Woman holding her head from ringing in the ears and looking depressed.

Tinnitus, like many chronic conditions, has a mental health aspect to it. Dealing with the symptoms isn’t the only obstacle. It’s handling the symptoms constantly never knowing for certain if they will subside. For some people, sadly, depression can be the result.

Persistent tinnitus has been associated with a higher instance of suicide, particularly among women, according to a study published in the Journal of American Medical Association and conducted by Stockholm Public Health Cohort (SPHC).

What’s The Link Between Tinnitus And Suicide?

Scientists at the SPHC surveyed around 70,000 people to establish the link between tinnitus and suicide (bigger sample sizes are needed to produce reliable, scientific final results).

Here are some of the results:

  • 22.5% of the respondents reported having tinnitus.
  • 9% of women with extreme tinnitus had suicide attempts.
  • 5.5% of men with severe tinnitus had attempted suicide.
  • Only 2.1% of participants documented that their tinnitus had been diagnosed by a hearing specialist.

It’s clear that women with tinnitus have a higher instance of suicide and researchers are attempting to raise awareness for them. These findings also indicate that a large portion of individuals suffering from tinnitus don’t get a diagnosis or get professional help. Many individuals can get relief by wearing hearing aids and other therapies.

Are These Universal Findings?

This research must be duplicated in other parts of the world, with different sized populations, and eliminating other variables before we can come to any broad generalizations. That said, we shouldn’t disregard the problem in the meantime.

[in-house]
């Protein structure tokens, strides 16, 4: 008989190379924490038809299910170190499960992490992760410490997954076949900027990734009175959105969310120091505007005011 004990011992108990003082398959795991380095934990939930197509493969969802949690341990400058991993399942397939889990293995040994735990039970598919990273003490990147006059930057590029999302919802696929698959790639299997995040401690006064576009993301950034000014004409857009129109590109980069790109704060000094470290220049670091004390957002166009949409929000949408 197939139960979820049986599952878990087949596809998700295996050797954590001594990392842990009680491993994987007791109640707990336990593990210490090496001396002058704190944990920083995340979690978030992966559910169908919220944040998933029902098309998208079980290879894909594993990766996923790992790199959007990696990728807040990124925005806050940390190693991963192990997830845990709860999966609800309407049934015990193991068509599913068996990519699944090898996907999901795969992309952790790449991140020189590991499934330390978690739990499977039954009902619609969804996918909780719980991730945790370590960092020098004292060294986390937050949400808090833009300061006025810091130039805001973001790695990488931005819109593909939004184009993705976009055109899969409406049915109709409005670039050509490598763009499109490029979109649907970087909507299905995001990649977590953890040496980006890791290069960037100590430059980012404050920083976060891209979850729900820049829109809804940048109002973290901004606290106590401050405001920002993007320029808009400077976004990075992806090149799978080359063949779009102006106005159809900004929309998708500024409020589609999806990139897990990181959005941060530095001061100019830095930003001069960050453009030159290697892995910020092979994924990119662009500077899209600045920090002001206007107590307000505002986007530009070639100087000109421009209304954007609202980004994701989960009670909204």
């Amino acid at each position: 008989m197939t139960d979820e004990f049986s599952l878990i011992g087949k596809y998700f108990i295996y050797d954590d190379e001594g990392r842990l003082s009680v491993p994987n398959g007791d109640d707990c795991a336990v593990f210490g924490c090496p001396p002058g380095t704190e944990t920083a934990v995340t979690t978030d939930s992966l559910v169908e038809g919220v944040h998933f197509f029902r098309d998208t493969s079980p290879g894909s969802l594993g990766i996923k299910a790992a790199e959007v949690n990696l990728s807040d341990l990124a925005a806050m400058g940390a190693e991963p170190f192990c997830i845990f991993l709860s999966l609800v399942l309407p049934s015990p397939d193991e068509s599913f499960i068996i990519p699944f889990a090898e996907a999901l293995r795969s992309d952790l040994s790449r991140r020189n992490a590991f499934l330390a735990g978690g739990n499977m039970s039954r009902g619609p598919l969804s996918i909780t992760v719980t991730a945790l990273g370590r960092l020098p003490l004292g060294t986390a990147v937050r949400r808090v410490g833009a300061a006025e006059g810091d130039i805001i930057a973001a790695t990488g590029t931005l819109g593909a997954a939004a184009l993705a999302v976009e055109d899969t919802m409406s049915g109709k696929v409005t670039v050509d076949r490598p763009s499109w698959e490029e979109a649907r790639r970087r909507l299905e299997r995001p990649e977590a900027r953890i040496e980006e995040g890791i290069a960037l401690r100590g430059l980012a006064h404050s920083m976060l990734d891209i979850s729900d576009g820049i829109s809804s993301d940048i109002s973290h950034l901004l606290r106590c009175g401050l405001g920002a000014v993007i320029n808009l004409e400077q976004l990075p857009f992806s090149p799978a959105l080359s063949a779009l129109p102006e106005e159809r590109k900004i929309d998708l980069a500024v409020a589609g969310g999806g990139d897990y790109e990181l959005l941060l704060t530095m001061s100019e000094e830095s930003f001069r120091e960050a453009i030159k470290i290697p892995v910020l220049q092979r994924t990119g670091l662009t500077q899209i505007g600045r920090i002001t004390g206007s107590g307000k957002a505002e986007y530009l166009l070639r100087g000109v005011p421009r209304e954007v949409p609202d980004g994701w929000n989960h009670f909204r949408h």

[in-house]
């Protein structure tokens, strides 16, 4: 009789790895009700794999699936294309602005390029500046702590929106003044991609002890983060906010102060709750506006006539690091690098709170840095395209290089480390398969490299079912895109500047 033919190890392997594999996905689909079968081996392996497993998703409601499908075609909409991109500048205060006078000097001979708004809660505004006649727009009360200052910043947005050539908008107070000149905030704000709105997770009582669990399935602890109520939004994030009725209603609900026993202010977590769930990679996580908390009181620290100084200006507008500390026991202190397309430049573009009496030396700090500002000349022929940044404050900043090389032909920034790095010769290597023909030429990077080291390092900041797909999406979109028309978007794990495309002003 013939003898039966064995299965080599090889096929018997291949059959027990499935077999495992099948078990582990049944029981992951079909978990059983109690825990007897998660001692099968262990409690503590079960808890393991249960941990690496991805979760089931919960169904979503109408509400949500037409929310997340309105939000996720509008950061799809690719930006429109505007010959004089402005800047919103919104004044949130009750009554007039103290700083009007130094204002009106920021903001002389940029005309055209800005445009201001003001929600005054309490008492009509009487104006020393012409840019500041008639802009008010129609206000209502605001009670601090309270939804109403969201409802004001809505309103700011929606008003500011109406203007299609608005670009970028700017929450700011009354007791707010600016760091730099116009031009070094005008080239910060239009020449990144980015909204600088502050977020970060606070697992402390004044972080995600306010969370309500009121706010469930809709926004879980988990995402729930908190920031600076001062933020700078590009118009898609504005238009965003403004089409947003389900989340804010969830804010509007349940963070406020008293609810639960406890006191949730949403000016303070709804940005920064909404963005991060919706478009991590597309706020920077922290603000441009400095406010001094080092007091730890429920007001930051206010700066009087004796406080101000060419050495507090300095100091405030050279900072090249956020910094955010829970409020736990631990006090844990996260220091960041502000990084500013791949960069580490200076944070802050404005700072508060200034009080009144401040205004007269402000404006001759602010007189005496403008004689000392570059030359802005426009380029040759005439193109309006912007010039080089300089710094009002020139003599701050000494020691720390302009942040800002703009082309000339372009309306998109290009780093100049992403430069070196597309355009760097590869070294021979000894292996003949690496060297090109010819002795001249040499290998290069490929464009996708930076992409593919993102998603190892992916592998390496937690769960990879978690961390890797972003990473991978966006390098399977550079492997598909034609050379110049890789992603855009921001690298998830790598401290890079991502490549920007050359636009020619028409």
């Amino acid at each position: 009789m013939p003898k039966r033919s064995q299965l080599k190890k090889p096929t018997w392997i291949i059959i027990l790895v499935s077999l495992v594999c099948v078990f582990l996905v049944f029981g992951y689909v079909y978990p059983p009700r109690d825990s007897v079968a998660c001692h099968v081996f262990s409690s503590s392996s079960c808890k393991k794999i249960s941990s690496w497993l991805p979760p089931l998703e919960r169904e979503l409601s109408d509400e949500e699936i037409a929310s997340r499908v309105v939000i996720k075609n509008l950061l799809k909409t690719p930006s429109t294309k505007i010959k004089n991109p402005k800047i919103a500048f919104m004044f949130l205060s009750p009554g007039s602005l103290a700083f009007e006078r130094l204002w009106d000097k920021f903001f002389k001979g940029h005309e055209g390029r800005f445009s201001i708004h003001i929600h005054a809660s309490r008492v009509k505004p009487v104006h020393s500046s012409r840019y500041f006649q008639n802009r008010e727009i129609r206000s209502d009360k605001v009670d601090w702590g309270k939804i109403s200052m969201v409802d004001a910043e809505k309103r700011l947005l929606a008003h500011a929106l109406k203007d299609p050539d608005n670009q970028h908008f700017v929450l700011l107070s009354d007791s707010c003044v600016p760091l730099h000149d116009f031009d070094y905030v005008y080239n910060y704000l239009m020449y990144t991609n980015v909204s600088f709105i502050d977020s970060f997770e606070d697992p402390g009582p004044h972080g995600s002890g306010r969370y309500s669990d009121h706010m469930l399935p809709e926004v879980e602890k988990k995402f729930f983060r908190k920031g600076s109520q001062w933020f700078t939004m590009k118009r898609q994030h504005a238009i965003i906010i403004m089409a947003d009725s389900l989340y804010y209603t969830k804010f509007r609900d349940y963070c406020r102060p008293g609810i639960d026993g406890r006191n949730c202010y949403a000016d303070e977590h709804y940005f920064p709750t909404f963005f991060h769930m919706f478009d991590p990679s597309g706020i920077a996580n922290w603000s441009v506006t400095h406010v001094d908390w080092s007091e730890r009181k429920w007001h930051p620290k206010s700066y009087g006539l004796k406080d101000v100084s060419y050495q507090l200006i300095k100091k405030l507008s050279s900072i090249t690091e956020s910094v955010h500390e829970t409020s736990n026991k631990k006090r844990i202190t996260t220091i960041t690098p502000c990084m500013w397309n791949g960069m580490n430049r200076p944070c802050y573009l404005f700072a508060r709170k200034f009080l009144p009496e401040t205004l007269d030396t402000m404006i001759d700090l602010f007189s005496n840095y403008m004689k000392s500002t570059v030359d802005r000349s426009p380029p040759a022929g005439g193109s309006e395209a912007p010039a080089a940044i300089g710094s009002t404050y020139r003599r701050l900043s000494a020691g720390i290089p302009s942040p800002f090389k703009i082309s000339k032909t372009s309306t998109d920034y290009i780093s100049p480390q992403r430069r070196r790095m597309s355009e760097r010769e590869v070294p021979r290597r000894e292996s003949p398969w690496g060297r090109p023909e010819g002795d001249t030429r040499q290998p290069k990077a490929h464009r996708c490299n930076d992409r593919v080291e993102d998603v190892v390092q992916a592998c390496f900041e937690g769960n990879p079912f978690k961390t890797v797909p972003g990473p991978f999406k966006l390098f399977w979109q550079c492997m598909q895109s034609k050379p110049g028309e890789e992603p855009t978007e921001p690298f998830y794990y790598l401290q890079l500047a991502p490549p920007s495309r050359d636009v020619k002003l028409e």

What Does This Research Mean?

While this research indicates an increased risk of suicide for women with severe tinnitus, the study didn’t draw definitive conclusions as to why women were at greater risk of suicide than men. There are numerous reasons why this might be but the data doesn’t pinpoint any one reason why this might be.

Here are a few things to pay attention to:

Some Tinnitus is Not “Severe”

First off, the vast majority of people who have experienced tinnitus don’t have “severe” tinnitus. That doesn’t mean modest or slight cases of tinnitus don’t have their own challenges. But the suicide risk for women was significantly more marked for women who experienced “severe” tinnitus symptoms.

Most of The Respondents Weren’t Diagnosed

The majority of the respondents in this research who described moderate to severe symptoms didn’t get diagnosed and that is probably the next most surprising conclusion.

This is possibly the best way to decrease the danger of suicide and other health problems linked to tinnitus and hearing impairment in general. Here are some of the numerous benefits that can come from tinnitus treatment:

  • People who are treated for tinnitus can learn to better control their symptoms.
  • Hearing impairment can be treated and tinnitus is often a warning sign.
  • Some treatments also help with depression.

Tinnitus is Connected to Hearing Loss

Up to 90% of people who cope with tinnitus also have hearing impairment according to some studies and dealing with hearing loss by using hearing aids can help decrease tinnitus symptoms. Some hearing aids, in fact, actually come with features that target the symptoms of tinnitus. To find out if hearing aids can help you, set up an appointment.

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The site information is for educational and informational purposes only and does not constitute medical advice. To receive personalized advice or treatment, schedule an appointment.

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